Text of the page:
Subscribe to free Email Newsletter

Passion for Porcelain Spanned the Globe


Major works of porcelain are on exhibit in Beijing through January 6. A goose-shaped tureen from the Qing dynasty. Trustees of the British Museum

When the National Museum of China and the British Museum decided to collaborate on an exhibition in Beijing that would celebrate two important 2012 events - the London Olympics and the Chinese museum's centennial - they chose to focus on something that played a vital role in the fortunes of both nations: porcelain.

"China is incredibly proud that they found the technology to make porcelain," said Jan Stuart, head of the Asia department at the British Museum. "They wanted to highlight that for the international and local audience."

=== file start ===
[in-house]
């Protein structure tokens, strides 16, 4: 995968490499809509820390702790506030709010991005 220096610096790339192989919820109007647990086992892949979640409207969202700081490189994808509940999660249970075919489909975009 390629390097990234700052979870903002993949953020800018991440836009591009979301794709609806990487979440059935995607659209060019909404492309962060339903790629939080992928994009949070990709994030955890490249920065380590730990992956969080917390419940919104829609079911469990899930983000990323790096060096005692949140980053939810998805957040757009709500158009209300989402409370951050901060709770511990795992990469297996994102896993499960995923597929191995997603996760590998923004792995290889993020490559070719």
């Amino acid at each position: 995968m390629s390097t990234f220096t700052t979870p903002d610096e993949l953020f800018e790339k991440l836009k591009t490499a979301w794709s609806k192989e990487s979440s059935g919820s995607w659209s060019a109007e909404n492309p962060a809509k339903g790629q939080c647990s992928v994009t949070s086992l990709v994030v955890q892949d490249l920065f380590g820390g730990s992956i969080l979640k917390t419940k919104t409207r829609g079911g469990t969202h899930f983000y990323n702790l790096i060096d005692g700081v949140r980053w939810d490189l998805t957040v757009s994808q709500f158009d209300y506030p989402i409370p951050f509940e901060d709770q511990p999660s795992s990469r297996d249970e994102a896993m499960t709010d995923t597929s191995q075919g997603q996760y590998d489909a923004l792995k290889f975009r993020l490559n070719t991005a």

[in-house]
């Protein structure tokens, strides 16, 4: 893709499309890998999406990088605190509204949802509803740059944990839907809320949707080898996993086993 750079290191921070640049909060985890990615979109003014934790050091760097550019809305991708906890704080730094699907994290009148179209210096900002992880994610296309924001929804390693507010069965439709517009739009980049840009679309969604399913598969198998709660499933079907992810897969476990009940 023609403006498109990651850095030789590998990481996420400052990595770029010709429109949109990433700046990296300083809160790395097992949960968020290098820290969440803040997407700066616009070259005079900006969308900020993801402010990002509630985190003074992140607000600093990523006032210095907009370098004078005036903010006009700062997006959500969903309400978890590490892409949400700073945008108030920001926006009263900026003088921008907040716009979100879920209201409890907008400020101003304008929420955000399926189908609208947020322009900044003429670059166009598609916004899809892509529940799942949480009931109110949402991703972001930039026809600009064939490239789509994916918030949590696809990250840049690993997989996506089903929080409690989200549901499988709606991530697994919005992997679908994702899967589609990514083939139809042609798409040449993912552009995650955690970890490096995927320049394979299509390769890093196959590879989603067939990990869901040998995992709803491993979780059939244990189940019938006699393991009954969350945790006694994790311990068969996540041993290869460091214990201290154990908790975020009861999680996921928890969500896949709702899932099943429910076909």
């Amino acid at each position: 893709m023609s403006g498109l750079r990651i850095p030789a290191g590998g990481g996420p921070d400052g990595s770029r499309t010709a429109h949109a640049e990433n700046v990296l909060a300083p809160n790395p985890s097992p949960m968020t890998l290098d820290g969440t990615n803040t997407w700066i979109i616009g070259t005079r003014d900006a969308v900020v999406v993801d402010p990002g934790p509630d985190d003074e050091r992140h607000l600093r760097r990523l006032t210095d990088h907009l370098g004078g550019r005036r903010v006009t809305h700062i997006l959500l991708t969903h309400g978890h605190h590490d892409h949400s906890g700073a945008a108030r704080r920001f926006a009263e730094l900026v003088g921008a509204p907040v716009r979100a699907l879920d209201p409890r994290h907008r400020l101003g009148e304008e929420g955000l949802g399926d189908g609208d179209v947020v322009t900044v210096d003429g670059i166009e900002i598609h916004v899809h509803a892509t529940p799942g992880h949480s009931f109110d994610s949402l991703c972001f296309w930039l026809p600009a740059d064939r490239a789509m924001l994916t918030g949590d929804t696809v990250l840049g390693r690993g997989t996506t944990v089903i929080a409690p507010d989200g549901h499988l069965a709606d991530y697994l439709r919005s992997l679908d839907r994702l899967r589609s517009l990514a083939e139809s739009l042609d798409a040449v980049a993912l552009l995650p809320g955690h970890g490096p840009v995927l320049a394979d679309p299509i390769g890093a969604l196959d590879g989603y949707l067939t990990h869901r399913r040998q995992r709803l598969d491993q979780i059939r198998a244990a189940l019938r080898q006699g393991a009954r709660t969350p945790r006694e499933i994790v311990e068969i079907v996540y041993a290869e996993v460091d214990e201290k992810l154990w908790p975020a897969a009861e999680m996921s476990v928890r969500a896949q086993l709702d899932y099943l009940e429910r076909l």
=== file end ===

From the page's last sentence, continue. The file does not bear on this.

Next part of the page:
It was potters of the Song Dynasty (960-1279) at Jingdezhen who discovered the secret of porcelain production when they added kaolin to the China stone used to make other ceramics and raised kiln temperatures to above 1,300 Celsius. The resulting material was strong, translucent and brilliant white, allowing for the production of elaborate vessels that had unparalleled potential for decoration, and for which there was unprecedented demand.

A jar from the Ming dynasty is decorated with boys playing; and a plate featuring panels of landscape and monsters, below. Photographs by Trustees of the British Museum

1 2 3